Types of HPLC

There are many ways to classify liquid column chromatography. If this classification is based on the nature of the stationary phase and the separation process, three modes can be specified.

In adsorption chromatography the stationary phase is an adsorbent (like silica gel or any other silica based packings) and the separation is based on repeated adsorption-desorption steps.

In ion-exchange chromatography the stationary bed has an ionically charged surface of opposite charge to the sample ions. This technique is used almost exclusively with ionic or ionizable samples. The stronger the charge on the sample, the stronger it will be attracted to the ionic surface and thus, the longer it will take to elute. The mobile phase is an aqueous buffer, where both pH and ionic strength are used to control elution time.

In size exclusion chromatography the column is filled with material having precisely controlled pore sizes, and the sample is simply screened or filtered according to its solvated molecular size. Larger molecules are rapidly washed through the column; smaller molecules penetrate inside the porous of the packing particles and elute later. Mainly for historical reasons, this technique is also called gel filtration or gel permeation chromatography although, today, the stationary phase is not restricted to a "gel".

Concerning the first type, two modes are defined depending on the relative polarity of the two phases: normal and reversed-phase chromatography.
In normal phase chromatography, the stationary bed is strongly polar in nature (e.g., silica gel), and the mobile phase is nonpolar (such as n-hexane or tetrahydrofuran). Polar samples are thus retained on the polar surface of the column packing longer than less polar materials.
Reversed-phase chromatography is the inverse of this. The stationary bed is nonpolar (hydrophobic) in nature, while the mobile phase is a polar liquid, such as mixtures of water and methanol or acetonitrile. Here the more nonpolar the material is, the longer it will be retained.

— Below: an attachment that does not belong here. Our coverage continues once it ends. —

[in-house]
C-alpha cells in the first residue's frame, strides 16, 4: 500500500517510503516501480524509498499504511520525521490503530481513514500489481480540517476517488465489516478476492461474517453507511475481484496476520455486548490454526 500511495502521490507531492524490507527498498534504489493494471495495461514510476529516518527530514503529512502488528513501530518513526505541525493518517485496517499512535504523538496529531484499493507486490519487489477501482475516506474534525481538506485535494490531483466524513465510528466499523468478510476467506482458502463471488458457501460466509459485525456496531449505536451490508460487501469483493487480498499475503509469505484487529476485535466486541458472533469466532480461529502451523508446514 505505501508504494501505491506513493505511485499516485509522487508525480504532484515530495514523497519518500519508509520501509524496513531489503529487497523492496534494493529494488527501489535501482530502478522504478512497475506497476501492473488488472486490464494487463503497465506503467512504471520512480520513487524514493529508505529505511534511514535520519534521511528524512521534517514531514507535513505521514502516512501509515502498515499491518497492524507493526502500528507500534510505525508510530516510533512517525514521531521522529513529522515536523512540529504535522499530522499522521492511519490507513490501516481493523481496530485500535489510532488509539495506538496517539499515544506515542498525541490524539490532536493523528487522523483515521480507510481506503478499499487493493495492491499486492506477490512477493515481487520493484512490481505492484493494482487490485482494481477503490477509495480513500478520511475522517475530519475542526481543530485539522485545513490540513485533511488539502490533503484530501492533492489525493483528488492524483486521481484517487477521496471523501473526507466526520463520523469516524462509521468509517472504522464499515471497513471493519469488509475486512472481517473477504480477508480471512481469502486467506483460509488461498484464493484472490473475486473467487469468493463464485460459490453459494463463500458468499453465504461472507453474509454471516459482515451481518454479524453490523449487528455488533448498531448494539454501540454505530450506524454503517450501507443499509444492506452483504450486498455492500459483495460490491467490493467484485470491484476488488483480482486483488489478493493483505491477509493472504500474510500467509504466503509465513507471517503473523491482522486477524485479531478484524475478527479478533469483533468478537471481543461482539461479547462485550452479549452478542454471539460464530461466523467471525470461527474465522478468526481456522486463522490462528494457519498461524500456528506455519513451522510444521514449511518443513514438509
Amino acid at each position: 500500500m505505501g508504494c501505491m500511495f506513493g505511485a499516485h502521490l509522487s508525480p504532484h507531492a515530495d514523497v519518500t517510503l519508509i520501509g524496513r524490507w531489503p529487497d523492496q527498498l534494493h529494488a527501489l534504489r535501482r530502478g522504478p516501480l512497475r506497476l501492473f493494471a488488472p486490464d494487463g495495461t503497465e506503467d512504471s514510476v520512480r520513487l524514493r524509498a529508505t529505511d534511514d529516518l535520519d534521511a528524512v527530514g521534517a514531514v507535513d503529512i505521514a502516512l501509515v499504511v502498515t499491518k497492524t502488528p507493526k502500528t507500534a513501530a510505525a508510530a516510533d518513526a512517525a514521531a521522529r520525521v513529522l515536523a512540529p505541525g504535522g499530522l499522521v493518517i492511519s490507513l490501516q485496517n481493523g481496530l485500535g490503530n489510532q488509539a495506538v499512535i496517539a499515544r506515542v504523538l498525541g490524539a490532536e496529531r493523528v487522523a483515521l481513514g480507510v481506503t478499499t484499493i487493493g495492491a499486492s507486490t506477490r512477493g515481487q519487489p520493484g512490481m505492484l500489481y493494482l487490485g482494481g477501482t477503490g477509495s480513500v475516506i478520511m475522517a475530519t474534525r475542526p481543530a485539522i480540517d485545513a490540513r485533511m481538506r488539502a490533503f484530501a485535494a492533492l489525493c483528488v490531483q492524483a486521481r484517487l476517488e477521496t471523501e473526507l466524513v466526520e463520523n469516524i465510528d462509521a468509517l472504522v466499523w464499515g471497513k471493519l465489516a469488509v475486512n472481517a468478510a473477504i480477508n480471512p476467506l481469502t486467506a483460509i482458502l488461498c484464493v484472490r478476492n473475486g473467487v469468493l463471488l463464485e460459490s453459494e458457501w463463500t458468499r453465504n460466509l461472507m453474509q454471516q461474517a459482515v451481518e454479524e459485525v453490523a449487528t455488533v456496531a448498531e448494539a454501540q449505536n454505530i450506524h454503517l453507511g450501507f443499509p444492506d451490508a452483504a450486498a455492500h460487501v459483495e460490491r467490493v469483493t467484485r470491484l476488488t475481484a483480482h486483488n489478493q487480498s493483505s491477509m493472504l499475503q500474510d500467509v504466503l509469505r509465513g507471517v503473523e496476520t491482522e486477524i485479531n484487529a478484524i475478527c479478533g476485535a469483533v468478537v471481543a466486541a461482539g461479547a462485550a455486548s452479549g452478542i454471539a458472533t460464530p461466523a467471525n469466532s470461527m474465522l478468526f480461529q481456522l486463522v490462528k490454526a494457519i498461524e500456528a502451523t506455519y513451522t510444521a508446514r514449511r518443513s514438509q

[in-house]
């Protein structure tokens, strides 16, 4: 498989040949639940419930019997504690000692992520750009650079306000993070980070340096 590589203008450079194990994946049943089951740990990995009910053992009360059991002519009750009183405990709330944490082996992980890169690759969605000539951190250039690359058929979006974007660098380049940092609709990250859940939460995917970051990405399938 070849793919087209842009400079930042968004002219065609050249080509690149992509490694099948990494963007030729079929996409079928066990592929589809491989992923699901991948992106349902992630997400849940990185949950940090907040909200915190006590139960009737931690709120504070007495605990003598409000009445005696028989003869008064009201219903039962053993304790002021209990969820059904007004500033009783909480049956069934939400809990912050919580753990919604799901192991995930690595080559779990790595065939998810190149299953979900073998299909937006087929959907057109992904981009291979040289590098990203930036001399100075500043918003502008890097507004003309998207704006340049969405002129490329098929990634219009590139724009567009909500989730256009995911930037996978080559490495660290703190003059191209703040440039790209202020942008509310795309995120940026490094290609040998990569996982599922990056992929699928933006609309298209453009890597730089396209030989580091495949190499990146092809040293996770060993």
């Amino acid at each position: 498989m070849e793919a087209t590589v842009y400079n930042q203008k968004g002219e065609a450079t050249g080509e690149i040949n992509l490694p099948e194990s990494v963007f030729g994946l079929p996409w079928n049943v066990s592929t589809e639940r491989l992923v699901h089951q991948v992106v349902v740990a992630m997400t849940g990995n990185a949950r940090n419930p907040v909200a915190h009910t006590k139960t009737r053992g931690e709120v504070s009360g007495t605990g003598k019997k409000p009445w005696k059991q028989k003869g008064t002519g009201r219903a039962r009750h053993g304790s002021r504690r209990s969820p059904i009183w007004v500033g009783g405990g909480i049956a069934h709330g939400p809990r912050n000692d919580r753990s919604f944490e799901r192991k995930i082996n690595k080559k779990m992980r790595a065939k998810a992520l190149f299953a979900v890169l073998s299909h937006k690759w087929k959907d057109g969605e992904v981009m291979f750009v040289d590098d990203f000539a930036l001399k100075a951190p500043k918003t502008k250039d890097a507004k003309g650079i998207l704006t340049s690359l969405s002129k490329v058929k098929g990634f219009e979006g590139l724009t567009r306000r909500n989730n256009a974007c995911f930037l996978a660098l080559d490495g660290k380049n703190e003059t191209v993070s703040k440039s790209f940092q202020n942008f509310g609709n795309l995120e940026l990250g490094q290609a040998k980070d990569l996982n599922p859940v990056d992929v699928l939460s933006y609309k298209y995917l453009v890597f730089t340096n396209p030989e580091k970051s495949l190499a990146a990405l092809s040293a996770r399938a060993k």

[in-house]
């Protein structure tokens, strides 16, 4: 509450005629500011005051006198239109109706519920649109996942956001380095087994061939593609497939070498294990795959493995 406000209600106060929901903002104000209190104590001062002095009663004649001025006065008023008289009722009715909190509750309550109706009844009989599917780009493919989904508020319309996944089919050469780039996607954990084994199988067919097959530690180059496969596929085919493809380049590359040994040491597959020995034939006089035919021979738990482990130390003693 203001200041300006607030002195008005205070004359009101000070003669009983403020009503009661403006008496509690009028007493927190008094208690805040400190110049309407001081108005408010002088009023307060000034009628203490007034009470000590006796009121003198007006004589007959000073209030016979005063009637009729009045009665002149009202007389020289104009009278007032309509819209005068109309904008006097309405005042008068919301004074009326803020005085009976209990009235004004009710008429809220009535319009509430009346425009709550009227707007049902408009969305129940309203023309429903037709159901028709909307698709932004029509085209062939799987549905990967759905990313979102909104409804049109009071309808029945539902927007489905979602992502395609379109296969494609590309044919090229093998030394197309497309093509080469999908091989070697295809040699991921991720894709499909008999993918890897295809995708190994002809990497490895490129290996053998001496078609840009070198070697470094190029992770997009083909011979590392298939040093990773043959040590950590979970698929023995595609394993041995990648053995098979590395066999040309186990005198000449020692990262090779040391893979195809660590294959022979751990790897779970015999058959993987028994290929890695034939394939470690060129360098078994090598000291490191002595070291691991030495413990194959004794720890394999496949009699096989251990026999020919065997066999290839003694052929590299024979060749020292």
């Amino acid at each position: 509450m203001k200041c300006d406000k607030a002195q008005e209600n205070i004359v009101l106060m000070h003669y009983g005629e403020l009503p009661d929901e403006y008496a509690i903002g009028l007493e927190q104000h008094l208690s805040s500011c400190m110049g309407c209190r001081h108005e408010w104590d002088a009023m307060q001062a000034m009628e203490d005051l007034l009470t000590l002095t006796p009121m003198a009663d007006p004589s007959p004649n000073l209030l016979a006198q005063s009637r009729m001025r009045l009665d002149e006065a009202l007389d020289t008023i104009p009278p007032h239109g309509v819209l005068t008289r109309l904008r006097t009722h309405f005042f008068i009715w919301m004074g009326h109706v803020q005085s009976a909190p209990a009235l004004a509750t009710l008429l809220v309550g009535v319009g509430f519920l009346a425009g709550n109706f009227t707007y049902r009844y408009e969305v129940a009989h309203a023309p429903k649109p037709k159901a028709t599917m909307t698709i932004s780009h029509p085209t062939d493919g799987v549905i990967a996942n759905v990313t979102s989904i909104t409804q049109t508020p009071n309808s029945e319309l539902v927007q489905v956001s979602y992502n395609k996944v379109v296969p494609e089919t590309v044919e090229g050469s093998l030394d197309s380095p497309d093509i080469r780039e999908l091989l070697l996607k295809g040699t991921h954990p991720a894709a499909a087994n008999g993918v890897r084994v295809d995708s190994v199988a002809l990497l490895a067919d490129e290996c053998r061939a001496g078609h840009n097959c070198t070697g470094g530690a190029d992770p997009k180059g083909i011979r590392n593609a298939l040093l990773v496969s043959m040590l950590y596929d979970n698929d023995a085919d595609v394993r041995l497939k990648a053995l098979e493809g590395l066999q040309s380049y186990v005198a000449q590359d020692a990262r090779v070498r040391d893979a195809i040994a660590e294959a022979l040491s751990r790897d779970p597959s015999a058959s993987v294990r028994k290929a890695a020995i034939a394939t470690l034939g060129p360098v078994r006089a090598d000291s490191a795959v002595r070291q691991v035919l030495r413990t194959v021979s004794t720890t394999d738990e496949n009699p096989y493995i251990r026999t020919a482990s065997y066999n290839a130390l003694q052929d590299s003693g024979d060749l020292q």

Above mentioned types cover almost 90% of all chromatographic applications. Eluent polarity plays the highest role in all types of HPLC. There are two elution types: isocratic and gradient. In the first type constant eluent composition is pumped through the column during the whole analysis. In the second type, eluent composition (and strength) is steadily changed during the run.

Overlay of the four components trace analysis chromatograms. (A) is the isocratic elution, (B) is the gradient elution, shadow line is the gradient profile from 30% acetonitrile in water to 65% acetonitrile.

HPLC as compared with the classical technique is characterized by:
small diameter (2-5 mm), reusable stainless steel columns;
column packings with very small (3, 5 and 10 mm) particles and the continual development of new substances to be used as stationary phases;
relatively high inlet pressures and controlled flow of the mobile phase;
precise sample introduction without the need for large samples;
special continuous flow detectors capable of handling small flow rates and detecting very small amounts;
automated standardized instruments;
rapid analysis; and
high resolution.

Initially, pressure was selected as the principal criterion of modern liquid chromatography and thus the name was "high pressure liquid chromatography" or HPLC. This was, however, an unfortunate term because it seems to indicate that the improved performance is primarily due to the high pressure. This is, however, not true. In fact high performance is the result of many factors: very small particles of narrow distribution range and uniform pore size and distribution, high pressure column slurry packing techniques, accurate low volume sample injectors, sensitive low volume detectors and of course, good pumping systems. Naturally, pressure is needed to permit a given flow rate of the mobile phase; otherwise, pressure is a negative factor not contributing to the improvement in separation. Recognizing this, most experienced chromatographers today, refer to the technique as high performance liquid chromatography still permitting the use of the acronym HPLC.